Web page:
Career Advice - A Community Blog

Erik Larson writes about the job market, resume improvement, and career advice

Different Dog Breeds to Suit Every Personality

Written by Erik Larson, Community Blogger | Sep 5, 2017 5:27 PM

The wolf probably didn't know what it was in for when it allowed itself to be domesticated and transformed into the dog. Now, there is a dog for every human environment, lifestyle and temperament. For those considering adopting a dog but are wondering which is the right one for them, here are some suggestions:

Golden Retriever

This beautiful dog is fantastic for a family with young children. They have a lush, golden coat with lots of feathering on the tail, belly, neck and at the backs of their legs and bright, alert eyes. They love everybody, live to please their humans and are singularly bad guard dogs. The golden retriever is so sweet-tempered that one owner happily complained that if a burglar broke into his house, his Goldie would serve him tea, and lead him to the family silver.

Pug

This boxy little dog with its squashed in, worried-looking face is actually happy, funny, energetic and needs lots of stimulation to stave off boredom. Pugs are good guard dogs, great apartment dogs and get along with kids, visitors and other pets. On the other hand, their mashed in muzzles make them susceptible to respiratory problems, and they do not tolerate extremes in temperature well. Their bulging dark eyes, part of their charm, are subject to disorders, and Pug mothers often need Caesarean sections to help them give birth. The Pug is for people who find the joy the dog brings is worth their potential health problems.

German Shepherd

Powerful, fearless, intelligent and strong-willed, this popular dog is a good, loyal family dog. German shepherds might take a while to warm to strangers, so a potential owner should keep this in mind. It needs to be socialized around humans and other dogs early, and it must have exercise and daily walks. The person who takes on a German Shepherd needs to be calm, confident and in control.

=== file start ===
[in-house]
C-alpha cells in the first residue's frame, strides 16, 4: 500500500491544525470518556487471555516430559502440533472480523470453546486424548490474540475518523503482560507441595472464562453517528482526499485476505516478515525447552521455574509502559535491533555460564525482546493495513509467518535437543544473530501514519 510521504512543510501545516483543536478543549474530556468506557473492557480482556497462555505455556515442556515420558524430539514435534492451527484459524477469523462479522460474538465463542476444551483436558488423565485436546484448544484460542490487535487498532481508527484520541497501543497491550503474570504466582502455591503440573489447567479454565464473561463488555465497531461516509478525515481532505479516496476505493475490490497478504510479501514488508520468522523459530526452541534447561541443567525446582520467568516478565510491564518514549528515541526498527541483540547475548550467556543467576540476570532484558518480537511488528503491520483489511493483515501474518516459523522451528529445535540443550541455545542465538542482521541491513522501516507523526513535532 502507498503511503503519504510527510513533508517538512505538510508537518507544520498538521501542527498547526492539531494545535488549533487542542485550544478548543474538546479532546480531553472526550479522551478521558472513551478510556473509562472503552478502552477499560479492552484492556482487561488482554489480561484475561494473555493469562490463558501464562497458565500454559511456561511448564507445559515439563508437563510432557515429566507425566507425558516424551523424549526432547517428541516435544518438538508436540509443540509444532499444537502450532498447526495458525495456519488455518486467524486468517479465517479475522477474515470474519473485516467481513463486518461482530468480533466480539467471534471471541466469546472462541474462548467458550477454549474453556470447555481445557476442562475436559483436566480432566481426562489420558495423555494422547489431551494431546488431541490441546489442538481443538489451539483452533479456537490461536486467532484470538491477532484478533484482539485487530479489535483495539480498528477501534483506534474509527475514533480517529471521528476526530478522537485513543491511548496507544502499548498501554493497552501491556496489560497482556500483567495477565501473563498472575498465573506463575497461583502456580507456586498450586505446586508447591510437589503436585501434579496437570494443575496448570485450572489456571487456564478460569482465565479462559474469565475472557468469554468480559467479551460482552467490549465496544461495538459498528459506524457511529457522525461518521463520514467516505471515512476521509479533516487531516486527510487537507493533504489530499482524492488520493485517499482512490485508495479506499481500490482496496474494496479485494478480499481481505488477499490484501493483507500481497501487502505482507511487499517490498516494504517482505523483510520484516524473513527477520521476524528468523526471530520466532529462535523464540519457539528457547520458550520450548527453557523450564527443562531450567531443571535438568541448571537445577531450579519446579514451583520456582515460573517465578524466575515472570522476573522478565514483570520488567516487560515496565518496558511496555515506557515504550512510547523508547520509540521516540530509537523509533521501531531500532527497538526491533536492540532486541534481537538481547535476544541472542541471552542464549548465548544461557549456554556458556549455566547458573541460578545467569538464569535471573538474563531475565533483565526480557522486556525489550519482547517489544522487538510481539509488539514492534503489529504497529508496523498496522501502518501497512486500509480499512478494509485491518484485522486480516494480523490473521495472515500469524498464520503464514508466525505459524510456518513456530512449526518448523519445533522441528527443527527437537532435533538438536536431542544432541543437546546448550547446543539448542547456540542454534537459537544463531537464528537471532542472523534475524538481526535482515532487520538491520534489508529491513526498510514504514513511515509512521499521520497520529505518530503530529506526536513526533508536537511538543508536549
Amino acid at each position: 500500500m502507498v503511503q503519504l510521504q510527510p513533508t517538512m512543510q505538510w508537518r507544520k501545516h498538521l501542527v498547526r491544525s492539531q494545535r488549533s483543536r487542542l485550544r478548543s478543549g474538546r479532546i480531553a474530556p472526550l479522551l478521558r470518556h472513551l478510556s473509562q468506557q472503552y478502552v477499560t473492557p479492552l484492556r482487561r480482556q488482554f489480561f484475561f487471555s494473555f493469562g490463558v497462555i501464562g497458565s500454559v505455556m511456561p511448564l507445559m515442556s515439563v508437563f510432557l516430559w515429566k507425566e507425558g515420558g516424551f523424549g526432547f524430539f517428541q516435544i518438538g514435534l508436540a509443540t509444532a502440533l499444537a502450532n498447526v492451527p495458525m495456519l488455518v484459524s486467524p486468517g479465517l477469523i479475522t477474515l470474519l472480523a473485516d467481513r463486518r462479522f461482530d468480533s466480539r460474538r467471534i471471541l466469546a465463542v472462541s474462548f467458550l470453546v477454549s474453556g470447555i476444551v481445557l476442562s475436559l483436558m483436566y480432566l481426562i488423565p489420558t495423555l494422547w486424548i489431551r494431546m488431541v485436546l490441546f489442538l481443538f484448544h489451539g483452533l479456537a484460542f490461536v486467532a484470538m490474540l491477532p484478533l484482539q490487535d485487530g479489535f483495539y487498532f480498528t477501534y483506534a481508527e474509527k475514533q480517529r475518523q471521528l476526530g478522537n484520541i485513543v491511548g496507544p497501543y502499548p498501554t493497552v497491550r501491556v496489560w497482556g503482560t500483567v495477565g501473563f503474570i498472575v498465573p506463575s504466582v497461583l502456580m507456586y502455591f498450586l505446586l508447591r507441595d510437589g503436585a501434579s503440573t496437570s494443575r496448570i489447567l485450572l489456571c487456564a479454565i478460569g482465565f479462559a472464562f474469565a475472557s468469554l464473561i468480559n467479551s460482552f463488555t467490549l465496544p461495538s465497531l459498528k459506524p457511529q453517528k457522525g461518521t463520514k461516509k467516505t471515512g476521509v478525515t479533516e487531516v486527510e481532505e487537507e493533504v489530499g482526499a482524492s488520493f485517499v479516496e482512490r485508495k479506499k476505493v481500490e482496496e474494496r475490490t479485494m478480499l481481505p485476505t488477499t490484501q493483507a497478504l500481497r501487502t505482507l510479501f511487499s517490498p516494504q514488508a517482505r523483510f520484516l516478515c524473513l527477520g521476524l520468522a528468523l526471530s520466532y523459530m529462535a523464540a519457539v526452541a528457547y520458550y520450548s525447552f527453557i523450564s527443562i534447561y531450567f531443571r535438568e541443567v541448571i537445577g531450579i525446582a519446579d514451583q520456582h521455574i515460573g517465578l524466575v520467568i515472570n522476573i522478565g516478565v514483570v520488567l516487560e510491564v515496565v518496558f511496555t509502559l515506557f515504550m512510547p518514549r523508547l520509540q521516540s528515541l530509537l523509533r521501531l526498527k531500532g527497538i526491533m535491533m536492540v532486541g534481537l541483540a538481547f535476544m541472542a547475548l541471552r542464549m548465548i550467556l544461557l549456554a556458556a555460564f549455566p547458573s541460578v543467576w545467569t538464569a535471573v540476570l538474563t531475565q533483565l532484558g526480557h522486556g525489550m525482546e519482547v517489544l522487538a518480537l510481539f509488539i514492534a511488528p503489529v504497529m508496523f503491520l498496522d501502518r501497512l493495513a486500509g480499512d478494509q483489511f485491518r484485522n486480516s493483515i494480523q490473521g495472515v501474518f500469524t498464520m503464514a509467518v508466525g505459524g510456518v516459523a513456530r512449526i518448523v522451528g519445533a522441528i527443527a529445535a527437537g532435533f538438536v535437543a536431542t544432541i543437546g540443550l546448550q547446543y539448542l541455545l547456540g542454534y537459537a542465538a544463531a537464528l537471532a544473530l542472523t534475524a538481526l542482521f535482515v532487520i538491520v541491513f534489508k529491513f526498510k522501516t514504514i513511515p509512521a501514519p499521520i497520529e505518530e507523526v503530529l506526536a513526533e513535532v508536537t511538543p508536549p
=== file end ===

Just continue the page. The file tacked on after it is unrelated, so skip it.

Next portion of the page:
Labradoodle

This dog is a cross between a Labrador Retriever and a Poodle. There are two types of Labradoodle. The Australian Labradoodle, which may be mixed with a few additional breeds such as the Curly Coat Retriever, and the American Labradoodle, which is only the result of a Lab and Poodle hybrid. Breeders consider first generation dogs that are truly half Poodle and half Labrador Retriever to be healthier, though a dog that's 25 percent Lab and 75 percent Poodle is less likely to shed and cause allergies. This is something to consider for a person who wants a dog but is a bit allergic to dogs in general.

Labrador Retriever

One of the ancestors of the Labradoodle, this dog is just right for someone who loves to be outdoors. Labrador retrievers love children and get along with other dogs. They love to swim and are smart and friendly, though they can be shy around strangers. As with the Labradoodle, there are two types. The English Labrador is a blocky and robust dog, while the American Labrador is tall and svelte with a smooth double coat. Both types are powerful dogs who need firm but loving guidance.

Chihuahua

This tiny little dog has a surprising amount of personality and verve. Small enough to exist happily in a small apartment, it is the best companion for a person who is as energetic as it is. It's strong-willed, might be challenging to housebreak, isn't the best dog for a household with young children and needs firm but gentle training. One mistake some Chihuahua owners make is pampering the dog because it's so tiny. The Chihuahua does not think it is tiny, and when it is allowed to jump up on a person it is behaving like an alpha dog toward a subordinate. Such behavior needs to be discouraged.

Bullmastiff

This big and powerful dog was raised to accompany gamekeepers on their rounds and to take down poachers. Today it is a calm but fearless pet that needs to live with a master who is consistent and firm. The Bullmastiff needs to be socialized to be around other people and pets early in its life. Prospective owners should know that puppies may be clumsy, so secure the bric-a-brac. Like the Pug, who shares its smushed in face, the Bullmastiff doesn't tolerate very hot or cold temperatures. It's also subject to health problems and tends to put on the pounds easily if it doesn't get enough exercise.

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